Saturday, 5 July 2014

14th Sunday in Ordinary Time - Year A

Zechariah 9:9-10; Romans 8:9.11-13; Matthew 11:25-30

Jesus exclaimed, ‘I bless you, Father, Lord of heaven and of earth, for hiding these things from the learned and the clever and revealing them to mere children.'

The ‘learned’ and the ‘clever’ are really an unfortunate bunch mainly because they are blind. This is odd, really, since the gift they claim to have is sight or understanding. In fact, they sometimes claim to have more sight and understanding than the Church.

Jesus has no time for them at all; he prefers children: Let the little children come to me ... for the kingdom of heaven belongs to such as these (Mt 19:14).

So what is it about our Faith that is ‘hidden’ from the learned and the clever and revealed to mere children? I would say, ‘just about everything’ – especially its truths, and the spiritual logic which binds them together.

Children have a humility which trusts that what we tell them is true. However, they also have an almost inerrant intuition which tells them if we ourselves believe what we tell them. Take for example the eleven year old boy who no longer wanted to go to Mass on Sunday. I pointed out to him how faithfully his parents had been coming all these years and his reply confirmed what I myself already suspected. He said, ‘Mum and dad don’t really believe.’

I can only guess that this is one of the contributing factors to why so many people have severed their connections to the Church in the face of the abuse crisis. They came to realise that many priests ‘don’t really believe’.

But there is a deeper humility with a deeper clarity which grasps a deeper logic and understands that the divine face of the Church, as well as her creed, is often disfigured by her human face.

It is God’s little children who effortlessly grasp the fact that truth is not destroyed by those who betray it and that it cannot it be replaced by an ‘easier’ or more popular doctrine which is less likely to be betrayed.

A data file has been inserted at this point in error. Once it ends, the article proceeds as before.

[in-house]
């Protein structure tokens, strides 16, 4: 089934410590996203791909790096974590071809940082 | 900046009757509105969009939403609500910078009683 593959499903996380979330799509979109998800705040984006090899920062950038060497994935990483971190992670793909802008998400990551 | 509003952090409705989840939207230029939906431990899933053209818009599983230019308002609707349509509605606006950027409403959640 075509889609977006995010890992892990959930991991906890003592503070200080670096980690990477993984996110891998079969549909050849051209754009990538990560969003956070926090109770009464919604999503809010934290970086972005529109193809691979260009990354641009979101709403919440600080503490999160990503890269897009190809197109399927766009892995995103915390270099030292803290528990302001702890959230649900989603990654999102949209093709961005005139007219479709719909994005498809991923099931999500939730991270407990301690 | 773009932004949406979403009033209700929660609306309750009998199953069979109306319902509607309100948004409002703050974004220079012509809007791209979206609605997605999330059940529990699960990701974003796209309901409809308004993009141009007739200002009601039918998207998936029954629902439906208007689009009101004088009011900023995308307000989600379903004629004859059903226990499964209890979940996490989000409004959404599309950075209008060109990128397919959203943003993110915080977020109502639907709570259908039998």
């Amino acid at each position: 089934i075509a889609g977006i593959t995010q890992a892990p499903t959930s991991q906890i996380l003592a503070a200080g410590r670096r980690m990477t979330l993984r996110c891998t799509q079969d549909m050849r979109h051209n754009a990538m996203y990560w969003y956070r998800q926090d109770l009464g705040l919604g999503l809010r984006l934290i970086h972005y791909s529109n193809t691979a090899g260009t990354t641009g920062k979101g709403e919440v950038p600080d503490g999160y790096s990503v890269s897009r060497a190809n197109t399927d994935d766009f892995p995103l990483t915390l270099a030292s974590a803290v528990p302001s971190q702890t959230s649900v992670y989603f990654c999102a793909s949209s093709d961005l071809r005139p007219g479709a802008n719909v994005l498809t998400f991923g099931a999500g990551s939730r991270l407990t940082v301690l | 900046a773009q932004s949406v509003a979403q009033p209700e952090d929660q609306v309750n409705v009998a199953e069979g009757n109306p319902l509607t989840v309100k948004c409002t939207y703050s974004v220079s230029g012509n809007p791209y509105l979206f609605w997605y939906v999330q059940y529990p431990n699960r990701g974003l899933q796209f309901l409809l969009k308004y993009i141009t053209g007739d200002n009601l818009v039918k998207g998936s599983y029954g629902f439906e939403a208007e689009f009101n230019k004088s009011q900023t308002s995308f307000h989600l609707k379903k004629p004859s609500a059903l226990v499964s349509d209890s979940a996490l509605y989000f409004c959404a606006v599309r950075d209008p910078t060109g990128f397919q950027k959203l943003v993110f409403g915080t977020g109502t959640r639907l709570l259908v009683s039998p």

God’s little children understand that the sacraments are not rendered ineffective by those who merely pretend to serve them and that the lovely and radiant bride of Christ, the Church, cannot be deserted at the altar because of the sins of others.

The learned and the clever, pointing self-righteous fingers, are left standing by the side of the road in a noisy, dissident throng. The humble travel on, deeper and deeper into the heart of Christ and deeper into the heart of his Church. It is from within this heart that they hear his call: Come to me ... .

My dear fellow little children of Christ, I invite you, when you are able, when you are ready, to turn your backs on the past and the sins of others. God will deal with the past; only God can deal with the past.

Let us again allow ourselves to hear the loving call of the Master: Come to me ... . It comes from many places but, as the Church teaches, it comes par excellence, from his abiding presence here in the tabernacle.

The call ‘to come’ is always firstly a call to the presence of the person of Christ – Come to ME... .

When we leave this Church after Mass this divine and this human presence will remain. This is the difference between every other building and a Catholic Church. People have told me this church was built with ‘seconds’ bricks. I have seen lovelier churches. Nevertheless, Jesus Christ has chosen to make his home here, in this place, in this house of bricks.

Many times already, in answer to his call, ‘Come!’, I have made my way here to sit before him, to listen to him and to speak with him. For me the words of the Entrance Antiphon ring with absolute truth: Your merciful love, O God, we have received in the midst of your temple. In this place there are treasures to be gathered; precious jewels to be received.

Christ rules the world from this humble tabernacle. When I pay a visit to this church I am in the presence of the great King of the Universe. All I need, all I long for, all I want is here!

And you know as well as I do that when we come in here to be with him, to say a Rosary or a Chaplet of Mercy or some other prayer, or just to sit, from behind us there are fingers, hands, arms reaching for us – trying to drag us out – telling us, ‘That’s enough now. Three minutes is enough. Don’t waste your time. There is so much to do out here.’

If we resist these voices, the ‘unspiritual’ self St Paul mentions in the second reading, we soon find ourselves exclaiming: What a wonderful place to be – alone with the Master – the God who made me. I am his and he is mine. He wipes away my tears, he restores my spirit, he give me confidence and hope – he gives me the one thing I crave – real love!

Jesus exclaimed, ‘I bless you, Father, Lord of heaven and of earth, for hiding these things from the learned and the clever and revealing them to mere children.'

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